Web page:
PFM crowns

Porcelain-fused-to-metal (PFM) crowns have two potential drawbacks:

  • Veneering of feldspathic porcelain can causes abrasion, sometimes severe, of the opposing tooth.

  • Due to the fact that PFMs are bilayered restorations, there’s a chance the weak feldspathic layer can chip or fracture and the gray metal substructure could be exposed.

Despite the possible drawbacks of the PFM crown, it has been a stalwart in dentistry for almost 70 years. Although recently supplanted by zirconia and glass ceramics by most dental offices as the crown restoration of choice, in my 29 years of clinical practice I’ve had excellent results with PFMs, and I rarely have a case that fractures due to the bilayered construction.4

The key to creating an indistinguishable PFM crown restoration in my experience is proper preparation. With proper reduction of the supra- as well as the sub-gingival regions of a tooth, the dental technician can develop excellent margins and life-like esthetics that highlight why the PFM restoration has stood the test of time.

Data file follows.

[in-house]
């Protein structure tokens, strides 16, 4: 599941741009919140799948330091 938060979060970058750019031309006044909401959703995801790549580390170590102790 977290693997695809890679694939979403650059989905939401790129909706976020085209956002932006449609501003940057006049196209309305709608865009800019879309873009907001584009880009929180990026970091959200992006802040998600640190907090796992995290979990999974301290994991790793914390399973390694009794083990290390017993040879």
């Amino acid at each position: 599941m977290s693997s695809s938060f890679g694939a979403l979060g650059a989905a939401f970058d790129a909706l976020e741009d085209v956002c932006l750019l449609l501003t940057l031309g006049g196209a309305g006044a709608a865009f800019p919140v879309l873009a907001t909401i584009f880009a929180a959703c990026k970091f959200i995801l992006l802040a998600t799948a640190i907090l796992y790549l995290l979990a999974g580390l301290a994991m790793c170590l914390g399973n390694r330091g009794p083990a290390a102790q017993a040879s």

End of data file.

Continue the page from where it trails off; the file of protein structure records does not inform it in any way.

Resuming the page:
Case study

A 60-year-old male patient presented complaining of pain from the lower right first molar. Upon clinical examination, tooth #30 was sensitive to percussion and had a fractured disto-occlusal-lingual amalgam.

After discussion with the patient and effective local anesthesia, the existing amalgam was removed to reveal caries extending into the pulpal tissue (Fig. 1).

The patient was referred for root canal therapy and after three weeks returned for a restoration (Fig. 2). The tooth was cleaned of temporary restorative material and was prepared for a post and core. A Dentatus Classic Surtex® (Dentatus) metal post was cemented with self-adhesive resin cement (TotalCem, Itena) and an adhesive layer of CLEARFIL SE Bond (Kuraray Dental) was placed as per manufacturer’s instructions, followed by light curing for 10 seconds.

Fig. 2                                                                                                                                Fig. 3

The chamber was then filled using CompCore™ AF (Premier Dental). CompCore AF is a dual-cured, fluoride-releasing, radiopaque composite core buildup indicated for vital and nonvital teeth (Figs. 3-4).